Unscrupulous pump dealers were known to sell modified digital readouts that would read spot-on at the calibration points, but would over-read significantly, by up to 5% for measures between the calibration points.

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It's not totally paranoid. Admittedly, no one would bother with something that skims 0.01%.

However, there have been instances recorded of "remapped" digital fuel pumps, which were designed to rip off customers, while passing calibration tests.

Traditionally, trading standards and other inspectors would check a pump by filling a precision made container (e.g. 5 litres or 10 litres). They would fill the container to the calibrated line, and check that the pump agreed.

Unscrupulous pump dealers were known to sell modified digital readouts that would read spot-on at the calibration points, but would over-read significantly, by up to 5% for measures between the calibration points.

I've not come across that before interesting.

It is possible to test a pump at different points you can use any of the measures together if there is suspicion 30l, 15l 25l etc, you can also test using the gravimetric method you just need the specific densities, temps etc for the equipment and fuel.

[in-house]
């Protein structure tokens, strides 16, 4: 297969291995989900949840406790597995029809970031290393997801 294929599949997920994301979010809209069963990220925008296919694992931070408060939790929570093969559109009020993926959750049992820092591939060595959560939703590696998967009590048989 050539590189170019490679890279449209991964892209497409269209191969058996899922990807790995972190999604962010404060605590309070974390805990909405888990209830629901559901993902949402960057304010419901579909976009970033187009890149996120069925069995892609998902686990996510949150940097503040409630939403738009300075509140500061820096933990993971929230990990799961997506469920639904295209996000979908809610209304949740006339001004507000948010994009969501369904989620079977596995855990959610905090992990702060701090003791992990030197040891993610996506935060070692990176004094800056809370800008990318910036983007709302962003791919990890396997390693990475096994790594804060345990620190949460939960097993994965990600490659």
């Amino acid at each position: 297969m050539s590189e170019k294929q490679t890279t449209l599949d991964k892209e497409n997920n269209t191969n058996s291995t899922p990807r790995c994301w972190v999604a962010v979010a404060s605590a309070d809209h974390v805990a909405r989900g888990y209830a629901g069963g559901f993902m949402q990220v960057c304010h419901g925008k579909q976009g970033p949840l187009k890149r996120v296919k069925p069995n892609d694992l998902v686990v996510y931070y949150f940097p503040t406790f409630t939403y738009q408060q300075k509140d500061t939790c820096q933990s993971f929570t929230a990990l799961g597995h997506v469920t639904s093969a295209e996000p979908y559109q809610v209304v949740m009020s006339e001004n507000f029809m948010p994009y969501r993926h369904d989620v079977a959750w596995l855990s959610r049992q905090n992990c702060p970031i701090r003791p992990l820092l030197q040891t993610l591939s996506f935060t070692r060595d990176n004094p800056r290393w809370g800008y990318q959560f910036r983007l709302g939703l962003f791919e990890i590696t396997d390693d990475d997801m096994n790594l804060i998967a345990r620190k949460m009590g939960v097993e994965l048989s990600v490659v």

You could adapt the formula from BS6696

V = (IL -IE) x (1) x (1 - Qa) x (1=y(t—20)) Qw-Qa Qb

IL = the balance reading of the vessel with water in grams

JE = the balance reading of the empty vessel in grams

Qa = the density of air — in grams per millilitre

Qb = the actual density of the balance weights when these are adjusted to their nominal mass or the reference density for which the weights have been adjusted in grams per rnillilitre

Qw = density of water

Y = is the co-efficient of cubical thermal expansion of the material of the glassware it was tested with in degrees celsius

T = is the temperature of the water used in the testing — in degrees celsius.

Haven't used that testing method since my practical metrology exam in 2007 :blink:

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Does your car run on choccie bars? :blink:

I have a Ford Galaxy sir.....ok I lied :D

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This has just happened to me again!

I was feeling pretty smug because I'd been filling up and managed to stop at £58 dead without slowing down. Having reached home, I've just checked the receipt[1], and it says £58.02! :angry:

[1] For entering into my sad man's home accounts.

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  • 276 Brexit, House prices and Summer 2020

    1. 1. Including the effects Brexit, where do you think average UK house prices will be relative to now in June 2020?


      • down 5% +
      • down 2.5%
      • Even
      • up 2.5%
      • up 5%